Saturday, May 9, 2015

День Победы


Remembered Victory

The media have, justly, been giving ample coverage to today’s Victory Day celebrations in Russia, commemorating the defeat of the Axis in World War II.   The coverage of this largest-ever patriotic-military display  has been better than perfunctory, examining in addition  the political undercurrents which -- more than a typical Fourth of July celebration in the States these day, say -- deeply color this year’s remembrances.

There is one aspect of the generally unisonous coverage  that I wish to take issue with, however.   The tone of the presentation in America -- and this, through no fault of the Russians -- has been skewed by the increasing hegemony of sentimentalist Victimology in the American media’s treatment of just about anything.   Again and again, the reporters intone:  The Soviet Union suffered 27 million dead over the course of that conflict.  An enormous (key word) “Sacrifice”.
Now, a funeral is not the time for the historian to step into the pulpit;  but these deaths happened seventy years ago;  moreover, they are being cynically instrumentalised by Putin  to revive the cult of Stalin -- and thus, of Putin himself.  (Kudos to the media for having reported the recent law making it a crime to criticize the USSR’s behavior in that war.)

First, a bit of moral clarity, to clear the head of the fumes of sob-story sentimentalism.   If, seeing someone about to drown, you leap into the pounding sea to save them, and so doing, die, then you can properly be said to have sacrificed  your life.   (Note:  A sacrifice can be in a good cause or a bad one;  that is not the point.)  But if you are simply sauntering down the sidewalk chewing gum, and you get squooshed by an asteroid -- that is not a sacrifice;  that is just bad luck.
Similarly:  If you spot someone being beaten or robbed, and intervene, you are sacrificing your own safety.   But if you yourself have been backed into a corner and are being pummeled with murderous intent, your fighting back, while prudent, is hardly a “sacrifice”.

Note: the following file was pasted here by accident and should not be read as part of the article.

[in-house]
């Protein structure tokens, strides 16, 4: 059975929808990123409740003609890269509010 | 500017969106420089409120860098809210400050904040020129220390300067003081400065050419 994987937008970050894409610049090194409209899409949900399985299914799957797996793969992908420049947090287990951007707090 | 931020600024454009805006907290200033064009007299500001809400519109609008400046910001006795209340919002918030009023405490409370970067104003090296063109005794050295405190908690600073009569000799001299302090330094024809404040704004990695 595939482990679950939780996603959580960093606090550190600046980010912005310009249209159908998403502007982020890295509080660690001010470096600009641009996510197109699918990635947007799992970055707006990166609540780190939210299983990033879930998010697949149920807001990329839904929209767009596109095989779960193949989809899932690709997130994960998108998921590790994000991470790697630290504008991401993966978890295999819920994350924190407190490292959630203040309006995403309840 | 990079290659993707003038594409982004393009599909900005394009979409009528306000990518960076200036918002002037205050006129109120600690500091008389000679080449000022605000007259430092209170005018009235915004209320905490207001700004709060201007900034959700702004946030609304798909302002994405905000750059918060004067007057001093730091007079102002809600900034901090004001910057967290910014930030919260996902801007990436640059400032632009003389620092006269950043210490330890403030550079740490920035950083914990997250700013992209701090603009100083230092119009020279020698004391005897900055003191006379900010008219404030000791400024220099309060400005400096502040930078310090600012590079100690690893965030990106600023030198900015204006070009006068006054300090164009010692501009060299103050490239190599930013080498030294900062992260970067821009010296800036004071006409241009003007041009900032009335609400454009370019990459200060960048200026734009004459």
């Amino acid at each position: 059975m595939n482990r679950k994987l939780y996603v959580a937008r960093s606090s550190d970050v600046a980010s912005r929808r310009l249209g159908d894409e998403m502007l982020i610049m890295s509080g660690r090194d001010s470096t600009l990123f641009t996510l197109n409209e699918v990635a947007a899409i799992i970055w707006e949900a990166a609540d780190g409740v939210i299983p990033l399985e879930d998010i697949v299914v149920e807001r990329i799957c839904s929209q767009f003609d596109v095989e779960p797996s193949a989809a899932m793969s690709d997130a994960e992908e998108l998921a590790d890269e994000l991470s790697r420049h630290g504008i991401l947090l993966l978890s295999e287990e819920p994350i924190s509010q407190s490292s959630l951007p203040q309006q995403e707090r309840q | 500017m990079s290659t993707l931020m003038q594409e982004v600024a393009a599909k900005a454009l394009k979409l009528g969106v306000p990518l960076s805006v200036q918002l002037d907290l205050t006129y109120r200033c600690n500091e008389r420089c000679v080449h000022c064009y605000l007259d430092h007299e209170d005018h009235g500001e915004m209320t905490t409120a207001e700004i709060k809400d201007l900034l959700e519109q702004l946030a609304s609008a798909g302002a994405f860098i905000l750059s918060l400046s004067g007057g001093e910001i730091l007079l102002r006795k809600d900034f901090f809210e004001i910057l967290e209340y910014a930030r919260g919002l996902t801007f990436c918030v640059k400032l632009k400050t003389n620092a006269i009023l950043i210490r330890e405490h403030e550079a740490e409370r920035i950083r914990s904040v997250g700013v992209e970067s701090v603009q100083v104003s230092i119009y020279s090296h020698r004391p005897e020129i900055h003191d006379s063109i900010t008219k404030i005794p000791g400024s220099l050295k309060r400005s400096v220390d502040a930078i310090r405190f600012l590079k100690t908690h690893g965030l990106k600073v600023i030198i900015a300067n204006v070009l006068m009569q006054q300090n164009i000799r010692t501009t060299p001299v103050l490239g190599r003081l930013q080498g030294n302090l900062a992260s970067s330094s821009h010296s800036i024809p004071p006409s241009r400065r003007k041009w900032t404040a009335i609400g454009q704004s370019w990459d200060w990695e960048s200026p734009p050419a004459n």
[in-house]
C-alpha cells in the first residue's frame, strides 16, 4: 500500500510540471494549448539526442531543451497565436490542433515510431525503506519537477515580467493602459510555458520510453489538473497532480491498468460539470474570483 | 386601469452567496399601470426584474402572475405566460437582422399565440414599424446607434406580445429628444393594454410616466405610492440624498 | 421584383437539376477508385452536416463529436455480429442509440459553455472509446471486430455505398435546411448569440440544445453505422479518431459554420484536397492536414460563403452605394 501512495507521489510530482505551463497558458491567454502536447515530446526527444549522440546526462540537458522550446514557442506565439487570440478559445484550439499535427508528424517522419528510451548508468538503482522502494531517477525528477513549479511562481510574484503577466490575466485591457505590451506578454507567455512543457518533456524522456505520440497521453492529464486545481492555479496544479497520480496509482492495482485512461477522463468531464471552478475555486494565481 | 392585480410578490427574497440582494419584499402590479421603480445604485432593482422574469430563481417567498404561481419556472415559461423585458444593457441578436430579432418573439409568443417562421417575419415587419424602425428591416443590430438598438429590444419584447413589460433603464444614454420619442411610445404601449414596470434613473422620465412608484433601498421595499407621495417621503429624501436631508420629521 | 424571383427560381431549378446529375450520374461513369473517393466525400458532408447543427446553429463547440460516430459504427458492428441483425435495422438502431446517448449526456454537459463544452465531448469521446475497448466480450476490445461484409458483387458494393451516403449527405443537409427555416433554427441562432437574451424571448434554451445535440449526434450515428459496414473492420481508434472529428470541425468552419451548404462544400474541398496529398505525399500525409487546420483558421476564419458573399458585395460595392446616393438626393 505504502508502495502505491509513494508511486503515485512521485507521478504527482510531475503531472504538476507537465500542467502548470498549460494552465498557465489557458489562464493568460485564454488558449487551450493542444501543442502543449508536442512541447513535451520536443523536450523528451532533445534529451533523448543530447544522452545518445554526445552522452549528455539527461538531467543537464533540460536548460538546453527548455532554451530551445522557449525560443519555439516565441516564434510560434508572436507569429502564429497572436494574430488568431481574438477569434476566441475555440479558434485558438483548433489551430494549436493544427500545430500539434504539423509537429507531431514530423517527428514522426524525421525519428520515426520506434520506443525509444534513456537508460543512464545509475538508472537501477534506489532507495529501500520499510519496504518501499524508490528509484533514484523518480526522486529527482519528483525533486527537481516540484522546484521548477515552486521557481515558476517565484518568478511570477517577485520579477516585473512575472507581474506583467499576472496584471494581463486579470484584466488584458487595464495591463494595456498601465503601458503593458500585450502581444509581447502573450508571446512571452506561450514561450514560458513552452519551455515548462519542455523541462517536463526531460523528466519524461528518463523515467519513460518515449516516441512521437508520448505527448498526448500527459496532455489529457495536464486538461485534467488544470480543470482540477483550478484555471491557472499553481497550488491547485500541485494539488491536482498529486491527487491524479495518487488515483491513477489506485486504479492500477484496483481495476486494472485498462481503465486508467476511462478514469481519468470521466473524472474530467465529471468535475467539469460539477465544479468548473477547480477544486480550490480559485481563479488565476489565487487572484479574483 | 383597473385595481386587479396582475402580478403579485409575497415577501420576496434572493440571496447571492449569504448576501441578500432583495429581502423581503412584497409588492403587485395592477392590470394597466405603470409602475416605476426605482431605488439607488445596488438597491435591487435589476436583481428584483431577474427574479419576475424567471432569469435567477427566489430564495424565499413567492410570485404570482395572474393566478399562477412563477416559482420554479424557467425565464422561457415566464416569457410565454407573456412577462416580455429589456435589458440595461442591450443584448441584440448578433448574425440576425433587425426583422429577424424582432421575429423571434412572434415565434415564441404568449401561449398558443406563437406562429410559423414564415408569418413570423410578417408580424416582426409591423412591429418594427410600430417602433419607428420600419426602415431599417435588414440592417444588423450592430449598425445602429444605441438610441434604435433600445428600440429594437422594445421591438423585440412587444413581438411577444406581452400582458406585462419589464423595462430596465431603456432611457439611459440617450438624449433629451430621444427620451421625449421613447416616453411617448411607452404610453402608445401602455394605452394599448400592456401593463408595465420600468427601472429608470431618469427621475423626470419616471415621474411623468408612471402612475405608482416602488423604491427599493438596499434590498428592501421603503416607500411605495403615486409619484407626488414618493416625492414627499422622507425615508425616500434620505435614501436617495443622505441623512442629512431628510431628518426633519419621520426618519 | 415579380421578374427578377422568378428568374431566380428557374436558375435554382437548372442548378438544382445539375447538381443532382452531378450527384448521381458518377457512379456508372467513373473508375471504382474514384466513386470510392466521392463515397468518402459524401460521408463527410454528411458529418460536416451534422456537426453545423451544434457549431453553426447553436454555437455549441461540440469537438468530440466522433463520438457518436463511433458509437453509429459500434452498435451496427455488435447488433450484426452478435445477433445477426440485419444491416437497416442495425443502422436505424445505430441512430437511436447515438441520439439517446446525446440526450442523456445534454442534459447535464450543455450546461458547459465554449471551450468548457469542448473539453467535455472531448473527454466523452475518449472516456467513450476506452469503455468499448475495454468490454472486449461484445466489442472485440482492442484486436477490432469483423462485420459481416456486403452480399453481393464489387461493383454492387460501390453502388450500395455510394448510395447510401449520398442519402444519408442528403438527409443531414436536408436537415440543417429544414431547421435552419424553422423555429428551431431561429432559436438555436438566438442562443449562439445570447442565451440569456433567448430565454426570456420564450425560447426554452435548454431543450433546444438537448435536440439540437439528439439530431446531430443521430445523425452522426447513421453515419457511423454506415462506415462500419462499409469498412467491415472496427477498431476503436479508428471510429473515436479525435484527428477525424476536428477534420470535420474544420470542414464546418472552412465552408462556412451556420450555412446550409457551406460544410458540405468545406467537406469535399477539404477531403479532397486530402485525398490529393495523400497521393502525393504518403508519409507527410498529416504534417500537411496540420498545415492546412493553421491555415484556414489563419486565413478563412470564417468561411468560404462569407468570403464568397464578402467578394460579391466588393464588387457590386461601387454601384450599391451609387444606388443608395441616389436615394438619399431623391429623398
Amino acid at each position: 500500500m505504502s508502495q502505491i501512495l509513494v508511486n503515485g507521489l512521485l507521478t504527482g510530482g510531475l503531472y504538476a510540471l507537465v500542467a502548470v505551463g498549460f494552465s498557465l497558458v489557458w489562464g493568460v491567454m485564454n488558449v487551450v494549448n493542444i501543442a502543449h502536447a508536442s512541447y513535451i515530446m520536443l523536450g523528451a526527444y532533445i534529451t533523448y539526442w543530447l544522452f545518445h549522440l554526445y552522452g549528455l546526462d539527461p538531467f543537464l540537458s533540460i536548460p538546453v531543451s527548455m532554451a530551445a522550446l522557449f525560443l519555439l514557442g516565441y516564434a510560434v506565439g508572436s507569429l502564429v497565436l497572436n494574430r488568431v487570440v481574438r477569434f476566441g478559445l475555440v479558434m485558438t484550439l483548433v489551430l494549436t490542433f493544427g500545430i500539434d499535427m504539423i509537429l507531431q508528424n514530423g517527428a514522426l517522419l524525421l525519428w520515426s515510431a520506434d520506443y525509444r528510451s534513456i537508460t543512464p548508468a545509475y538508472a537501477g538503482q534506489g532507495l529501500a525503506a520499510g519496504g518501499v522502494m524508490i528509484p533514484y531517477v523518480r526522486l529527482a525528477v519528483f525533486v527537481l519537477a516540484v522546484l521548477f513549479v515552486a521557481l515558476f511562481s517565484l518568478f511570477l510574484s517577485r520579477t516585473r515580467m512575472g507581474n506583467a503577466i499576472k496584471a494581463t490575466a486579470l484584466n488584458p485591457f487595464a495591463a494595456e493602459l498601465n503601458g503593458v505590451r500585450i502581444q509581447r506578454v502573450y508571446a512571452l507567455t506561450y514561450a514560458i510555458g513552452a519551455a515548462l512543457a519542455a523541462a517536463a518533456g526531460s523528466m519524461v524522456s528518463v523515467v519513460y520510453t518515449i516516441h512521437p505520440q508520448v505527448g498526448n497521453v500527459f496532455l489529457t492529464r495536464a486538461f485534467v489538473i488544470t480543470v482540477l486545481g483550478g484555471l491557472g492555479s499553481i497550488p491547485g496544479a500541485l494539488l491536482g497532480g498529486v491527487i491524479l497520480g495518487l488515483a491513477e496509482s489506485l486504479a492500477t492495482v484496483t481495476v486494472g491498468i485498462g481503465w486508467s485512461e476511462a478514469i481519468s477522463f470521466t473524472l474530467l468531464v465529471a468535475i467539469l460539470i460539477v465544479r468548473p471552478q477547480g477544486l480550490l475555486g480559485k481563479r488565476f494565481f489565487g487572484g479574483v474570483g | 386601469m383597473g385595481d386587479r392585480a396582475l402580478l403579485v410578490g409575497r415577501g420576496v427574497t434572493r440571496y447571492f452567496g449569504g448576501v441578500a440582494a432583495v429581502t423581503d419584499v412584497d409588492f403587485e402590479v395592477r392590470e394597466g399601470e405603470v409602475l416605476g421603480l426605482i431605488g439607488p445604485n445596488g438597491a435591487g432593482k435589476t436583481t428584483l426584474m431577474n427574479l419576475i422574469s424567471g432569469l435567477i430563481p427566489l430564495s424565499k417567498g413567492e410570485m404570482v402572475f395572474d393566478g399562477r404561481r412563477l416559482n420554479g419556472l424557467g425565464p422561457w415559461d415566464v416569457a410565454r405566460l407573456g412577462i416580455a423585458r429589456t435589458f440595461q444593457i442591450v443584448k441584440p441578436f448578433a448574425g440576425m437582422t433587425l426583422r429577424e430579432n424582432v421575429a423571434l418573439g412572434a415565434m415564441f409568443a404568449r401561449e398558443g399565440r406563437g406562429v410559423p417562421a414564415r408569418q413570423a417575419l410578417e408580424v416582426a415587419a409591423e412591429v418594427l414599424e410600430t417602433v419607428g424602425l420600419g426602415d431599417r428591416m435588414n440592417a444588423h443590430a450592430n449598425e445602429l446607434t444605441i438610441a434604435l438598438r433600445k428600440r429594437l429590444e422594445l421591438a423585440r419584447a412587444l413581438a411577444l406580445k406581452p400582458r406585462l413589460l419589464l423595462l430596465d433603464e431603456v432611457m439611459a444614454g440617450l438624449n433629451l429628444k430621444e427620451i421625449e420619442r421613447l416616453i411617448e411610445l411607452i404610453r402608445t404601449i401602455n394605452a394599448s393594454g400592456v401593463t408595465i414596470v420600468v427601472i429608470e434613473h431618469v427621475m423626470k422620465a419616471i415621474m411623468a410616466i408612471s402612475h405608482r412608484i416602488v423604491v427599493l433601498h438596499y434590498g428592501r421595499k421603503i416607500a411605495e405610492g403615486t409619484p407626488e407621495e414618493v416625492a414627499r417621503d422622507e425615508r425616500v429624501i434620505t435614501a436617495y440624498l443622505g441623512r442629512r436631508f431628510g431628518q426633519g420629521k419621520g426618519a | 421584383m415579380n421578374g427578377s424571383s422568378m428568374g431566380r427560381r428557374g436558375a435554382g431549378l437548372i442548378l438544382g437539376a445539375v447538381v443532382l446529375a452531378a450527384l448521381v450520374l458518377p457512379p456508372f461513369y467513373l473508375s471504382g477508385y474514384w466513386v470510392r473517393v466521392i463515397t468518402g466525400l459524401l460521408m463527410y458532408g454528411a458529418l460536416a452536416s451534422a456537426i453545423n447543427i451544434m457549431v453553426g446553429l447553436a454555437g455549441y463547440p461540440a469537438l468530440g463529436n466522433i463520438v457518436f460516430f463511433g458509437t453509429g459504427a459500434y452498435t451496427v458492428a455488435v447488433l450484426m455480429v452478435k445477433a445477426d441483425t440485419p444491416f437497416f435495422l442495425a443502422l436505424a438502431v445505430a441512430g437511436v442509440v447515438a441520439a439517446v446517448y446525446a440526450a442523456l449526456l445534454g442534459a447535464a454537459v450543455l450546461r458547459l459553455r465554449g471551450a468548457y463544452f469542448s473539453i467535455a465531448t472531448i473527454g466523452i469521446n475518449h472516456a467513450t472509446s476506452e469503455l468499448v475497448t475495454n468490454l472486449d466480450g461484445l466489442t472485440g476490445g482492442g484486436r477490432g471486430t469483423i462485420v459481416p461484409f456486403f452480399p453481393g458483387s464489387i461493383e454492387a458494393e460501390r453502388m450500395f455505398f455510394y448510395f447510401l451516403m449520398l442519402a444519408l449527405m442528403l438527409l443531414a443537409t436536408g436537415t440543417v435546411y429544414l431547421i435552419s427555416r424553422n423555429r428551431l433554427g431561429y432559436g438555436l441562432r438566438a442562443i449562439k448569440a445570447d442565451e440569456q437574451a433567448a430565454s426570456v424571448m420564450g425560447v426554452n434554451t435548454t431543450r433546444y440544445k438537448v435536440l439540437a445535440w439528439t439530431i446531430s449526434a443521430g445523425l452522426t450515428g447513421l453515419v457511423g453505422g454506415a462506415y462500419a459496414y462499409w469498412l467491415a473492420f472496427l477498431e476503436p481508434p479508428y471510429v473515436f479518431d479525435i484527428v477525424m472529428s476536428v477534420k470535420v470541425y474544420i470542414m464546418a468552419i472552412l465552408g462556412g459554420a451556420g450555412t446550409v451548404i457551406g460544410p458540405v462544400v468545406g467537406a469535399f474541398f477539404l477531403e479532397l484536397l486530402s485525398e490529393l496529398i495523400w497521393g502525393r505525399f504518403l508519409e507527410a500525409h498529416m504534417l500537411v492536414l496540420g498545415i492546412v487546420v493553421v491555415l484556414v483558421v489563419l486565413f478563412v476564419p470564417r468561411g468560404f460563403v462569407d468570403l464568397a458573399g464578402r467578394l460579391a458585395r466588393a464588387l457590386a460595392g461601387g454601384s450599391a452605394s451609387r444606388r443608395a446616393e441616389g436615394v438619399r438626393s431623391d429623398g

Now:   What the USSR suffered in the war was, morally, closer to bad luck than to sacrifice (as we shall show), nay indeed was worse than the mere bad luck of the stroller in the parable, who after all did not provoke the asteroid in any way -- did not shake his fist at Olympus and cry “Bring it on!”  But the Soviets, to some extent, indeed Brought It On.

(1)  First, by the Stalinists’ instructions to the Comintern.   Although the KPD had no love lost for the Nazis, they nevertheless, on instructions from Moscow, during “Third Period” Stalinism (inaugurated 1928) objectively treat the SPD and other labor/reformist parties as the main enemy of the moment (the Nazis presumably to be mopped up later).   Had they formed (as the pejorative catchphrase had it, back in the day) a “United Front from Above” against the Brownshirts, Hitler might never have come to power.
To be sure, one he did come to power, and all moderate or progressive forces had been crushed like a bug, such Kommunisten as remained did, belatedly, try to oppose the Nazis, faute de mieux.  But it was way too late, and partly their own fault.

(2)  Second:  For several months prior to the outbreak of world hostilities in September of 1939,  France and Britain had been courting Stalin to form a pact directed against potential further aggression from Germany, in particular in preventive defense of Poland.  Stalin toyed with them, then let them drop.  Instead -- stunning the world -- he signed a pact with Hitler.  That was the signal for Hitler to launch his Blitzkrieg.  As for Poland, Stalin and Hitler carved the thing up between them in advance (along with much else along Spheres-of-Influence lines).  Had Stalin not done this, WWII might never have occurred, or might have been quickly decided quite differently if it had;  for Hitler was, tactically, more cautious (in the early days) than most folks are aware of.  (Cf. his gingerly occupation of the Ruhr, the plebiscites in Sudetenland and the Saar, etc.)
Presumably, those events are among those that are now illegal to criticize.

As for the Komintern … during the Popular Front that succeeded the Third Period, the various CP’s did form anti-fascist alliances.   But the instant Stalin inked his Nazi pact, they all turned on a dime and began denouncing the democracies instead.  So much for anti-Nazi steadfastness.

(3)  During the purges that began in earnest in 1937, Stalin choreographed the legal murder of the flower of the early leading Bolsheviks.   In itself, that is not germane to our tale.  But he followed it up with the decapitation of the Soviet officer corps, thus greatly weaking his army on the eve of world conflict.  Worse than imprudent -- reckless.

(4)   True, the Soviet Union did eventually fight the Nazis; and it may well be that the average Soviet soldier was unusually valorous, I don’t know.  But Stalin did not turn against Hitler until Hitler turned on him -- to Stalin’s astonishment.  Stalin had even had advance warning of Unternehmen Barbarossa from a well-connected spy in Tokyo, but discounted the warning:  he just couldn’t believe that his good buddy Adolf would do that.